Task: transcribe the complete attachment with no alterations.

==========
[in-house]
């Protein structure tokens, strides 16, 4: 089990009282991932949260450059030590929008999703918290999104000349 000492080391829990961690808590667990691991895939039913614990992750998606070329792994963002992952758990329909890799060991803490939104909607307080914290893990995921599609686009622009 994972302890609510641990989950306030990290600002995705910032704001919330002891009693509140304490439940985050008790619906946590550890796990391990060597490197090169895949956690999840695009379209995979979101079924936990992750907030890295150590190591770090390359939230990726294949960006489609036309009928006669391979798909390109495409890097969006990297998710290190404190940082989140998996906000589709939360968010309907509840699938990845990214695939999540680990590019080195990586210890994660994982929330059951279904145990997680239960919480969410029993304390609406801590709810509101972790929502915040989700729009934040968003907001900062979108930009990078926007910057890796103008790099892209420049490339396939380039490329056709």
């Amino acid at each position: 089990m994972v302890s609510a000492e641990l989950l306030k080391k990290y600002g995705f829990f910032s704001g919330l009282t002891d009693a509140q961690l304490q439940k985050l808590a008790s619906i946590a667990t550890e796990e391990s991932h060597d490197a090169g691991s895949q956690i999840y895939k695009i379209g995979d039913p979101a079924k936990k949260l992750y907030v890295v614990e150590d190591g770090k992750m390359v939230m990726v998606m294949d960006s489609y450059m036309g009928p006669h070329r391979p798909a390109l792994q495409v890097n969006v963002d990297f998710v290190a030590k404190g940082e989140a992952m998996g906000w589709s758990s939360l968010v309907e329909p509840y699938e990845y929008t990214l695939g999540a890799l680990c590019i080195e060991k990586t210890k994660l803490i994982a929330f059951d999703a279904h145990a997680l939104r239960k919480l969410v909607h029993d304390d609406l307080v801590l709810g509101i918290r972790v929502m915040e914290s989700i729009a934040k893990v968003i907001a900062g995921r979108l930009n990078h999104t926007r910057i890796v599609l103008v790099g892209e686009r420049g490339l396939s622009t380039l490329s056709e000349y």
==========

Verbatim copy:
[in-house]
């Protein structure tokens, strides 16, 4: 089990009282991932949260450059030590929008999703918290999104000349 000492080391829990961690808590667990691991895939039913614990992750998606070329792994963002992952758990329909890799060991803490939104909607307080914290893990995921599609686009622009 994972302890609510641990989950306030990290600002995705910032704001919330002891009693509140304490439940985050008790619906946590550890796990391990060597490197090169895949956690999840695009379209995979979101079924936990992750907030890295150590190591770090390359939230990726294949960006489609036309009928006669391979798909390109495409890097969006990297998710290190404190940082989140998996906000589709939360968010309907509840699938990845990214695939999540680990590019080195990586210890994660994982929330059951279904145990997680239960919480969410029993304390609406801590709810509101972790929502915040989700729009934040968003907001900062979108930009990078926007910057890796103008790099892209420049490339396939380039490329056709």
């Amino acid at each position: 089990m994972v302890s609510a000492e641990l989950l306030k080391k990290y600002g995705f829990f910032s704001g919330l009282t002891d009693a509140q961690l304490q439940k985050l808590a008790s619906i946590a667990t550890e796990e391990s991932h060597d490197a090169g691991s895949q956690i999840y895939k695009i379209g995979d039913p979101a079924k936990k949260l992750y907030v890295v614990e150590d190591g770090k992750m390359v939230m990726v998606m294949d960006s489609y450059m036309g009928p006669h070329r391979p798909a390109l792994q495409v890097n969006v963002d990297f998710v290190a030590k404190g940082e989140a992952m998996g906000w589709s758990s939360l968010v309907e329909p509840y699938e990845y929008t990214l695939g999540a890799l680990c590019i080195e060991k990586t210890k994660l803490i994982a929330f059951d999703a279904h145990a997680l939104r239960k919480l969410v909607h029993d304390d609406l307080v801590l709810g509101i918290r972790v929502m915040e914290s989700i729009a934040k893990v968003i907001a900062g995921r979108l930009n990078h999104t926007r910057i890796v599609l103008v790099g892209e686009r420049g490339l396939s622009t380039l490329s056709e000349y």